When you hear the word "occupation," the first thing that comes to your mind is probably your job, what you get paid to do, what you trained to become...
But "occupation" can mean much more than that to an open mind. Consider the following:
Think of your home, the community where you live, the stores where you shop, the people you run into everyday - these are the places you occupy. Why have you chosen those places? Or have you not chosen them? How do those places affect you as a person? What do they say about you? How do those shared places affect your community? Are they accessible? Are they safe? How are those places organized? What are the 'rules' within those places? How do those rules affect you? How do they affect others?
Imagine that it is morning, and you are just waking up. What is the first thing that you do? Why do you do that first? Who taught you to do that? If you live with others, do they do have the same morning routine? Why? Why not?
What do you do after your morning routine? (Or perhaps you don't have a morning routine?) Do you leave home to work? If so, what kind of work do you do? Why did you choose that kind of occupation? Did you not choose it? How does your work affect you? How do the 'rules' of your work affect you? What other kinds of people choose your kind of work? What other kinds of people don't? Why?
Is your occupation staying home to work, to take care of your home, to take care of your children? Why? Why not?
Is going to school your occupation? What are you studying? Why did you choose to study that?
Or do you sleep through the day to work or study in the evening? Why? How does this affect you? How does it affect others around you?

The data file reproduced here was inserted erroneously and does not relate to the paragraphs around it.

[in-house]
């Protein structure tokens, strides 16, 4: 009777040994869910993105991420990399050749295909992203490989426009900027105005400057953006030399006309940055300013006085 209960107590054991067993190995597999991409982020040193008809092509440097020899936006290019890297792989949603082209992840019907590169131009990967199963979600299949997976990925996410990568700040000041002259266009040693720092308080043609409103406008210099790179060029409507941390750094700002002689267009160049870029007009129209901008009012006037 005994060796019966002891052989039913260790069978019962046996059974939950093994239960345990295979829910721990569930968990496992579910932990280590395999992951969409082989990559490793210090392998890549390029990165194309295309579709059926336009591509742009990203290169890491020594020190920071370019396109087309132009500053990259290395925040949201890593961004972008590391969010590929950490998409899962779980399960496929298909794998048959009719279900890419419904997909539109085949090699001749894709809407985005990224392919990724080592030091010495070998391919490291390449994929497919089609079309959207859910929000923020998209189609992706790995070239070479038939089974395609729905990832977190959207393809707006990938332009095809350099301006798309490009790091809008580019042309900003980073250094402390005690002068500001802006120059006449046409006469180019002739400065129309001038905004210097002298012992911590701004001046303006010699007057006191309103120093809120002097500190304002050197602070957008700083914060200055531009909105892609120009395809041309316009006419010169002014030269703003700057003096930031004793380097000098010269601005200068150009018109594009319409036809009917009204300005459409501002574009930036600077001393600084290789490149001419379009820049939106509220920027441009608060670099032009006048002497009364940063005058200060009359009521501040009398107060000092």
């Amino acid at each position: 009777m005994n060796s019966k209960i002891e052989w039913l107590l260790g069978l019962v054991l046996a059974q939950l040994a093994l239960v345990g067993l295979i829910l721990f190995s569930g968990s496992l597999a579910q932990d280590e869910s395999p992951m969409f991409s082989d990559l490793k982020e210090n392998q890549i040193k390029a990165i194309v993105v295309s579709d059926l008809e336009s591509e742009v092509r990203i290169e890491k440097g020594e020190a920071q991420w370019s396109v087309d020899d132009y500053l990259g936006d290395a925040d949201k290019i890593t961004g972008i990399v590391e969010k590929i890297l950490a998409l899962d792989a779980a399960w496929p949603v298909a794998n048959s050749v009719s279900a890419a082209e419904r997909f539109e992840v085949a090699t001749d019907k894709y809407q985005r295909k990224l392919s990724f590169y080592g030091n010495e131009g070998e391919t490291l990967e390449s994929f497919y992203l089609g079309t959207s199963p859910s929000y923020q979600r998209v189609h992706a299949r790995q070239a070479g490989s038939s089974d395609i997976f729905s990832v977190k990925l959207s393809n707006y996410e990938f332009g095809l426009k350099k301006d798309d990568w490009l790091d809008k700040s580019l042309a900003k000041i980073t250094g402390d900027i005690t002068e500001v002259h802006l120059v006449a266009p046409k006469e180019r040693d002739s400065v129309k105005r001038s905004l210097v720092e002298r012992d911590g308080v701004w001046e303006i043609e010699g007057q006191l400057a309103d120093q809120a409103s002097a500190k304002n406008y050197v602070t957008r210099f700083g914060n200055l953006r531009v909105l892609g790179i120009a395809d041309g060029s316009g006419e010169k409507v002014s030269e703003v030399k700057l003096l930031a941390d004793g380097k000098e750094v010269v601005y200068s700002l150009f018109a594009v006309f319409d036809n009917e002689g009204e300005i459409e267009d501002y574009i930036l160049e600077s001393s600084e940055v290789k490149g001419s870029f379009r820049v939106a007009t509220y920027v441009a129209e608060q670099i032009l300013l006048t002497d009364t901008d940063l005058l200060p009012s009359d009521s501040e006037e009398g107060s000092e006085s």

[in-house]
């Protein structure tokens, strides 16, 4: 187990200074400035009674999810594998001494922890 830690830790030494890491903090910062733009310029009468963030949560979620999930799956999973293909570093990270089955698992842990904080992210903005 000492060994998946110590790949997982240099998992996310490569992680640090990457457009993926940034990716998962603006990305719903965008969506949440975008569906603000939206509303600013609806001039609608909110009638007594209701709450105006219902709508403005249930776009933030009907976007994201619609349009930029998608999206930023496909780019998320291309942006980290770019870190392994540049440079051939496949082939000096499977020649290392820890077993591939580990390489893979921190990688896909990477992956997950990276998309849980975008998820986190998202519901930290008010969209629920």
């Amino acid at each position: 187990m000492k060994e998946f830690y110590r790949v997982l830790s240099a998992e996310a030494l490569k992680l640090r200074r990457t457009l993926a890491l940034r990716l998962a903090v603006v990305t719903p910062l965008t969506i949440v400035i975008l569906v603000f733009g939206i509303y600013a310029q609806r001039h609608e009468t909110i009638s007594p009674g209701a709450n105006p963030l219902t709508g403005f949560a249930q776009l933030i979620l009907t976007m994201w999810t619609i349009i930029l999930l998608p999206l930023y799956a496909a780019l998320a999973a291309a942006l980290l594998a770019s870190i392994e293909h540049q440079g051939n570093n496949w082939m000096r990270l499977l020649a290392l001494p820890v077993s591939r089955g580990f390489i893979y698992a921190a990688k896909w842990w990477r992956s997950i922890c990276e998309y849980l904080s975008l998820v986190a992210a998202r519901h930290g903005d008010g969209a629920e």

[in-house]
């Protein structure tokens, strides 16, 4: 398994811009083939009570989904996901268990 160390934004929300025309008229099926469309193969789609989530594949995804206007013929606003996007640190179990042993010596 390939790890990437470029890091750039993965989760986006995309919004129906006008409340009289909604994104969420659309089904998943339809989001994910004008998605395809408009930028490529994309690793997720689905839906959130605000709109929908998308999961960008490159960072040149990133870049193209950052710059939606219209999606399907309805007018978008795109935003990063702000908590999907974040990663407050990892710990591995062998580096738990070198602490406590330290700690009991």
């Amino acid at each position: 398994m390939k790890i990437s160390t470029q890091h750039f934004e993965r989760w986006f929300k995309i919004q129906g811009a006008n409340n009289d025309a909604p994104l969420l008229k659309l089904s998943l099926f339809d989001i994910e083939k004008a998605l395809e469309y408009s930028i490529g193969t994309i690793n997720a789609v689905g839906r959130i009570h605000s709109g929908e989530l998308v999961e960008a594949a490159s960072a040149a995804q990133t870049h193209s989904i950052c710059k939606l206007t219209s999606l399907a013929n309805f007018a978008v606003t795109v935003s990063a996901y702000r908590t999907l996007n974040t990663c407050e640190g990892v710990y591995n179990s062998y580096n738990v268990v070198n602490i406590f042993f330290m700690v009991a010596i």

Are you looking for an occupation? Are you looking for paid work or other things to do? Or are you retired? What does this mean for you, for others around you, for your community?
Can you always choose what you want to do? Why, or why not?
Do others tell you what to do? Do they value what you do? Does society tell you what to do? Why, or why not?
If we want to change the way society organizes occupations, the way it values certain occupations over others, how can we do this?
When it comes to human occupation, there are certainly more questions than answers - which is why occupational science has evolved. In any case, there is certainly no sure definition of "human occupation," but hopefully the passage above has helped you the various dimensions of "human occupation."
In occupational therapy, human occupation has traditionally been categorized into:
Whether this model captures the complexity of human occupation remains to be seen.
One final word about "occupation:" Many fields are interested in daily life and the structure of daily life. As occupational scientists, let's consider one last question: What new insights can be raised by using the language of occupation?
Occupational Science >